In collaboration with Kathleen McLaughlin and Evan Mileusnic
Digital Storytelling with the Community
In these short autobiographical films called digital stories, first-time community filmmakers use their own words, their own voice, personal photographs, artwork, video clips, and music of their choosing, to tell us about a transformational moment in their lives.
The digital stories collected here--- now 37 in number-- show what’s possible when students and community members create something together and cross the sometimes-difficult divide between the university and the larger community.
For four years now, anthropology and film students in the course Community Documentary: Stories of Transformation, have assisted residents of Greater Washington -- from public artists to residents along the Anacostia River—in telling their stories.
New stories from fall 2014 have just been added: They are the work of:
Six parents of children in M.O.M.I.E’s TLC, an extraordinary afterschool learning program for urban children that includes lessons on great persons in history facing enormous odds who went on to change the world. In these new short films, parents create stories from their own lives to pass down to their children. Their stories remind us that sometimes greatness is right before our eyes – in our parents and grandparents whose stories we’ve never really heard before.
We call the latest series “Stories of Struggle and Overcoming.”
As one student said: “Each time I work like this, I feel myself changing. My storyteller’s acceptance of leukemia and her finding peace amidst all the things that have happened to her, has given me strength.”
These stories are part of a community storytelling initiative where over the past four years, we have featured public artists from Southeast Washington who are called to give back to their community. Partnering with the Anacostia Community Museum, one student wrote in her journal, “the community member I’m working with brings healing in areas where people are oppressed. … These artists use art to challenge power.” In a second project with the Museum, we created a series we called RiverStories, documenting community members’ engagement with the Anacostia River. One community member said she never had an opportunity to tell her story and understand her lifelong commitment to environmental work. The student she worked with wrote: “…working on the story … helped our community member find a connection between her own life of struggle and the healing power of the River… (She came) to see the River as a source of healing for people who have been forsaken.”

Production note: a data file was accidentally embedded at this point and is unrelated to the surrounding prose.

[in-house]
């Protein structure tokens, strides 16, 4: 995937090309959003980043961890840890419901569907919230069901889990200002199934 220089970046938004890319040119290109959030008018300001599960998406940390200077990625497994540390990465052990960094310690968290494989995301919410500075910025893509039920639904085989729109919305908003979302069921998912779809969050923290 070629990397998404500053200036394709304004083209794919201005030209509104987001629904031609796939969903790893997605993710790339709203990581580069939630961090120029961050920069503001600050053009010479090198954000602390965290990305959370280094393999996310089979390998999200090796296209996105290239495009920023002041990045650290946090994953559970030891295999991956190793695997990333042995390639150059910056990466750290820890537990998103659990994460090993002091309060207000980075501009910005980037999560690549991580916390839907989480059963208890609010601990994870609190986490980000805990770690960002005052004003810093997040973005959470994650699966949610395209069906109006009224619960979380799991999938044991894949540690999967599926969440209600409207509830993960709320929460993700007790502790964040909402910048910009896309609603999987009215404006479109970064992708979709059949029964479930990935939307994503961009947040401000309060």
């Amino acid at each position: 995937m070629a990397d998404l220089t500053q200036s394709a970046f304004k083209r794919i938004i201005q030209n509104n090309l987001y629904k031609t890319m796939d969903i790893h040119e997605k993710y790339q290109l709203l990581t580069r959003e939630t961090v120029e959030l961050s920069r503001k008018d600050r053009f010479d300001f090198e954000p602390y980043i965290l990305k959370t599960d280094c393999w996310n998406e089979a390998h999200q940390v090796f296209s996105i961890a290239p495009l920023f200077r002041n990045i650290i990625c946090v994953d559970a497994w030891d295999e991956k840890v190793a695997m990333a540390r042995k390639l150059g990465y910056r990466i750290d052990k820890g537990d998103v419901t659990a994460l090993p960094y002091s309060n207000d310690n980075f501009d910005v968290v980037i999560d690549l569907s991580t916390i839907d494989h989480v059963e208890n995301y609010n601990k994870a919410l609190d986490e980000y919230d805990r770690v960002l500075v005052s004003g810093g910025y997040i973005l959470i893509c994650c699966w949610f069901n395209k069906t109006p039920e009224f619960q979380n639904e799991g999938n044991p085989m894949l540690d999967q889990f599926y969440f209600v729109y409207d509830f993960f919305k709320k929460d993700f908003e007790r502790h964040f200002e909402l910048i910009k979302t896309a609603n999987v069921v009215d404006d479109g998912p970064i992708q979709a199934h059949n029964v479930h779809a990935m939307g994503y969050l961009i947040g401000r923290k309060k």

(You can see all the digital stories on the links below.)
Digital storytelling can take us into the lived experience of community residents not often heard from. In their own words, these stories help break down a sense of “Otherness” from both sides, changing the storyteller and the witness in the process. In its place are people, in all their complexity, with nuanced narratives of segregation, poverty and illness interwoven with beauty, spirituality, connection and hope.
This is the transformative potential of the digital story --both in its capacity to effect personal and social change. It allows us to listen deeply to each other, across the divides of neighborhood, class, race and culture, allowing us to connect as people.
In the fall of 2012 students worked with musicians, photographers, and dancers – all who are called to give back to their community. View videos
In Fall 2011, a new group of students partnered with the Anacostia Community Museum, which wanted to document the stories of people of southeast Washington who engage with the Anacostia river. View videos
Community Artists, 2010
In Fall 2010, film and anthropology students from American University’s School of Communication and College of Arts and Sciences, working with the Smithsonian Anacostia Community Museum, assisted community artists in Southeast Washington to create their own original digital stories. View videos